Move The Sticks notebook: Two potential Senior Bowl risers

Editor's note: analysts and former NFL scouts Daniel Jeremiah and Bucky Brooks of the Move The Sticks Podcast share some of their college-scouting notes, including:

But first, we kick off this week's notebook with Jeremiah's look at two under-the-radar prospects that could begin their ascent up draft boards next week.

There are a lot of talented players scheduled to participate in next week's Reese's Senior Bowl, the all-star event in Mobile, Ala., that draws all 32 NFL teams and more than 100 prospects. NFL Network will have exclusive coverage of the event (Jan. 28, 2:30 p.m. ET). The two guys I'm most looking forward to studying up close: Western Kentucky offensive tackle Forrest Lamp and South Alabama tight end Gerald Everett.

Lamp has been one of my favorite players to study on tape in this draft class. He lacks ideal size, but he plays with excellent leverage, strong hands and awareness. His performance against Alabama's talented edge rushers was phenomenal and it generated a lot of buzz in the scouting community. I'm anxious to see him battle some of the top edge rushers in the Senior Bowl. I have a feeling he's going to hold up just fine.

Everett doesn't get the same attention as big-name tight ends like O.J. Howard and Jake Butt, but he belongs in the discussion as the top player at his position. He's extremely athletic and he makes some special plays on tape. He has an interesting background that includes multiple school transfers and I'm looking forward to learning more about his story in the upcoming week. He has a chance to vault up the board with a big week of practice. -- Daniel Jeremiah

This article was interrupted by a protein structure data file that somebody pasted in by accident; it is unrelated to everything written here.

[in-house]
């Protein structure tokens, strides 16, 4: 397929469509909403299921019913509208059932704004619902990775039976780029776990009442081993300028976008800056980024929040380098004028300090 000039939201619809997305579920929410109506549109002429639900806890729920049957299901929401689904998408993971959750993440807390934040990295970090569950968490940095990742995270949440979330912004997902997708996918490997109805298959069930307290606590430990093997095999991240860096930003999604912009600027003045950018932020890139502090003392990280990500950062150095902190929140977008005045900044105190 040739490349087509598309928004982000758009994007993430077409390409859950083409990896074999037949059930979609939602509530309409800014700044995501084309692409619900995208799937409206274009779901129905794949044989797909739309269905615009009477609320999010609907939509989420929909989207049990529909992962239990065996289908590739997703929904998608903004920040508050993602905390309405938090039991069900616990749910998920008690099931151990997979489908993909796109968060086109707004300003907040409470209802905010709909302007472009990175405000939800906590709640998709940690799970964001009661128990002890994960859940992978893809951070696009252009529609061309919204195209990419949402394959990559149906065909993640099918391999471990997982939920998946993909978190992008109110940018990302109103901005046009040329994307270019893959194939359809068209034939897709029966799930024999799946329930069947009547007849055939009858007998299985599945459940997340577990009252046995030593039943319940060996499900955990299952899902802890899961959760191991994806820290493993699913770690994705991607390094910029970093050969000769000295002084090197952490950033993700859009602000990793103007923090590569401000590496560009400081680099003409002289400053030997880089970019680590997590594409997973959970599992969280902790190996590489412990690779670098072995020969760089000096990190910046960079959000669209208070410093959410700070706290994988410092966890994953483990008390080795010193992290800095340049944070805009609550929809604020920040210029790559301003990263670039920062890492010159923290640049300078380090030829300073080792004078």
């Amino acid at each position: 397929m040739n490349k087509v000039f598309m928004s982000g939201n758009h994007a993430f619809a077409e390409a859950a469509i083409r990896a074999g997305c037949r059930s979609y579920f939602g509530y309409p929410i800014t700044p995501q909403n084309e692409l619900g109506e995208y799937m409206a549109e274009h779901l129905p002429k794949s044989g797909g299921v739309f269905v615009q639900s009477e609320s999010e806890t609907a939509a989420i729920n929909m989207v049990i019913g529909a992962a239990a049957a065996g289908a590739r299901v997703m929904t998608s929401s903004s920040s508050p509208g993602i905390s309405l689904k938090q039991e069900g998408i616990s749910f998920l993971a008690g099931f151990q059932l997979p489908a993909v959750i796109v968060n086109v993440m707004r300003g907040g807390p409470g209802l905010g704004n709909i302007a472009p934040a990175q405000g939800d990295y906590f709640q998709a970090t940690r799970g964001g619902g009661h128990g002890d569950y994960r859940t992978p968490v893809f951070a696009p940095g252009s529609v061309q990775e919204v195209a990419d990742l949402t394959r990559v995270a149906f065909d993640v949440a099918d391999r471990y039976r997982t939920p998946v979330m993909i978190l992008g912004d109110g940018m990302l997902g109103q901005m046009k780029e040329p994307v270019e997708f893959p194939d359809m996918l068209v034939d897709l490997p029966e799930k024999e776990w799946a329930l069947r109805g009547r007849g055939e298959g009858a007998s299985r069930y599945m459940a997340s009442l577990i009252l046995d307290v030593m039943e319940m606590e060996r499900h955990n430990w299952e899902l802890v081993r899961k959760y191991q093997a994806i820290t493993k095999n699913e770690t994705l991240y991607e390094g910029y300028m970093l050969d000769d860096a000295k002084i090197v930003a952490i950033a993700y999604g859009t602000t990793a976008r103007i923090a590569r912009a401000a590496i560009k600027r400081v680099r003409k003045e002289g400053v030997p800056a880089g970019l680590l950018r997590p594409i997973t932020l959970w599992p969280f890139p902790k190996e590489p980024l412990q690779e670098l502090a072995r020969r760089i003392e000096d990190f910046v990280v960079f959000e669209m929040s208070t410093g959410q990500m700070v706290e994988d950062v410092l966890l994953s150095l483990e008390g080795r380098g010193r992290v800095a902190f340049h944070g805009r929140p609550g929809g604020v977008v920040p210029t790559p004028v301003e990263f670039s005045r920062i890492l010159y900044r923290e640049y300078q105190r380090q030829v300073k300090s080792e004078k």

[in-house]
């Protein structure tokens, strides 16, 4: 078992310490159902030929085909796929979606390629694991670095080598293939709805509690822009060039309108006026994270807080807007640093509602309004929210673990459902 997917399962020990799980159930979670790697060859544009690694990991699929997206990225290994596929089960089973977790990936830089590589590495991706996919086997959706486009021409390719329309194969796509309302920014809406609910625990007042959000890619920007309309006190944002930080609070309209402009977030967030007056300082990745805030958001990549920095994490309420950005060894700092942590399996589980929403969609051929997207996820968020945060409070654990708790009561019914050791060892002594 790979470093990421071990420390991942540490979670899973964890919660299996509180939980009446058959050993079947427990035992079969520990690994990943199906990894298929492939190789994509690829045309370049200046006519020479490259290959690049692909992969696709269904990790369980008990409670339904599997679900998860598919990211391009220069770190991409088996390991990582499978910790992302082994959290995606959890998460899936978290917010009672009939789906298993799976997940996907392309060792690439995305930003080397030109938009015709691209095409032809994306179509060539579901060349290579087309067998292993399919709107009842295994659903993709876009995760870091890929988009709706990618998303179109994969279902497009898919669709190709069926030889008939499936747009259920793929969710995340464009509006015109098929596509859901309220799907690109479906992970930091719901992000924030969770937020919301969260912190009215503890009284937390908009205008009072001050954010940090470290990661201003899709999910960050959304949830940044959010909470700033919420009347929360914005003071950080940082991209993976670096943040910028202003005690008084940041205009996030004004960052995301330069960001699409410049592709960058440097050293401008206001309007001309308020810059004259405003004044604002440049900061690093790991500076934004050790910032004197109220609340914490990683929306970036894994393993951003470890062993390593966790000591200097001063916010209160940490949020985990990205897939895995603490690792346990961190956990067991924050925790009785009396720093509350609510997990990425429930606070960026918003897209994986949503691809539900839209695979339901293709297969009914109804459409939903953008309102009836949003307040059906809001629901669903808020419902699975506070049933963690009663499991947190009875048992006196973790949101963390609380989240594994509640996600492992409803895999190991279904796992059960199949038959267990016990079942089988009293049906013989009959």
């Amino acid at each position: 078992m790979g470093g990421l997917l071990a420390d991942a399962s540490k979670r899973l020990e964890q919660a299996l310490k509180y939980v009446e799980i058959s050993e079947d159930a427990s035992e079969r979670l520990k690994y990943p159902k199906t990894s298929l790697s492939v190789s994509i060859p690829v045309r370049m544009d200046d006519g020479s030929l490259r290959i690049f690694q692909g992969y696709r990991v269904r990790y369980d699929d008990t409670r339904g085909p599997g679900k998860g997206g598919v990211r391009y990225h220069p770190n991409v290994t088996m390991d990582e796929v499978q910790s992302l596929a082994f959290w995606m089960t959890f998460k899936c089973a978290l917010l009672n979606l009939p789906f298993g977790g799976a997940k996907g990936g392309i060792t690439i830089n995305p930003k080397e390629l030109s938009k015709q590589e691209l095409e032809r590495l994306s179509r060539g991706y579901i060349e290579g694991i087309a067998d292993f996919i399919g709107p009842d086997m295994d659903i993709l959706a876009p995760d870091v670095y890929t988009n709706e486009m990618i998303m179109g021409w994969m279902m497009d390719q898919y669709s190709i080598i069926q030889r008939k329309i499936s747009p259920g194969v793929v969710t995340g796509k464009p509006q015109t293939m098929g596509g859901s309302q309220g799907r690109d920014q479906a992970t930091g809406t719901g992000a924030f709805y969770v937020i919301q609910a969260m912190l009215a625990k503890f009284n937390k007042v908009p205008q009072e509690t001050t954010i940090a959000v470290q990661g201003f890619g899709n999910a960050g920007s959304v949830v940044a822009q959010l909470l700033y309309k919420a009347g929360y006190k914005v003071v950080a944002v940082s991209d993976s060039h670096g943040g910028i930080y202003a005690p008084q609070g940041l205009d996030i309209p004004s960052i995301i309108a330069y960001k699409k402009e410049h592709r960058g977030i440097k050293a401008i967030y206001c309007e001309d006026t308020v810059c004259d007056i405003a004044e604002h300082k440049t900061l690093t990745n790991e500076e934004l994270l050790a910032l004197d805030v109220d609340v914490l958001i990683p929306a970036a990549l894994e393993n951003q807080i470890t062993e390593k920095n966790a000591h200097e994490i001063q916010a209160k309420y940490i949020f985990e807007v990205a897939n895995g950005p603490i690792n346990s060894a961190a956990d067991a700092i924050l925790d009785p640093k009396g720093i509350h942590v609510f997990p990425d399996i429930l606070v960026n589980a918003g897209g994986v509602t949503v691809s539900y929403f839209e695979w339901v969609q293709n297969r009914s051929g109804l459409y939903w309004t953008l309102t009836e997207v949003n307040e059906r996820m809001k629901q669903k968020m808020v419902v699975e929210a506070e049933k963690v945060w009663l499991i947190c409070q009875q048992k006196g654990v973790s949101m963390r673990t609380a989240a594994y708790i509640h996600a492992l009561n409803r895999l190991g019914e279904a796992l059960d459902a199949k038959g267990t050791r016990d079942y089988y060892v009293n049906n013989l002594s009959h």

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Draft buzz legit for TE prospect: When my podcast partner released his initial Top 50 list this week, there were plenty of surprises within the rankings but the insertion of Miami TE David Njoku among the top 15 prospects caught many by surprise. I must admit that I even gazed at the list with a raised eyebrow when I noticed the Hurricanes pass-catcher ranked ahead of some of the more notable names at the position, particularly Alabama's O.J. Howard. However, there are several scouts in the Southeast region who believe DJ nailed his assessment on the 6-foot-4, 245-pounder.

"He's a more athletic Bubba Franks," said an AFC scout. "He's big and athletic. He can run routes and block at the point of attack. Plus, he has some dog (nastiness/aggressiveness) in him. ... I would take him high. I love the kid!"

When I sat down and looked a Njoku's tape while compiling my positional top-5 list, I was impressed with his size, athleticism and movement skills. You rarely see a big tight end move with that kind of suddenness, which makes him a rare find at the position.

As a pass-catcher, Njoku displayed strong hands and outstanding tracking ability. He easily adjusted to off-target tosses and expanded the strike zone for quarterbacks with his length and leaping ability. Njoku excelled as a blocker at the point of attack. He effectively seals the edge and finishes blocks with his relentless effort. Overall, I thought Njoku was a quality prospect with the potential to blossom into a Martellus Bennett-like playmaker as a "Y" tight end.

Considering how valuable tight ends are in today's passing game, the thought of nabbing a big, athletic "Y" with legitimate blocking skills could help the Hurricanes standout go from relative anonymity to household name by draft day. -- Bucky Brooks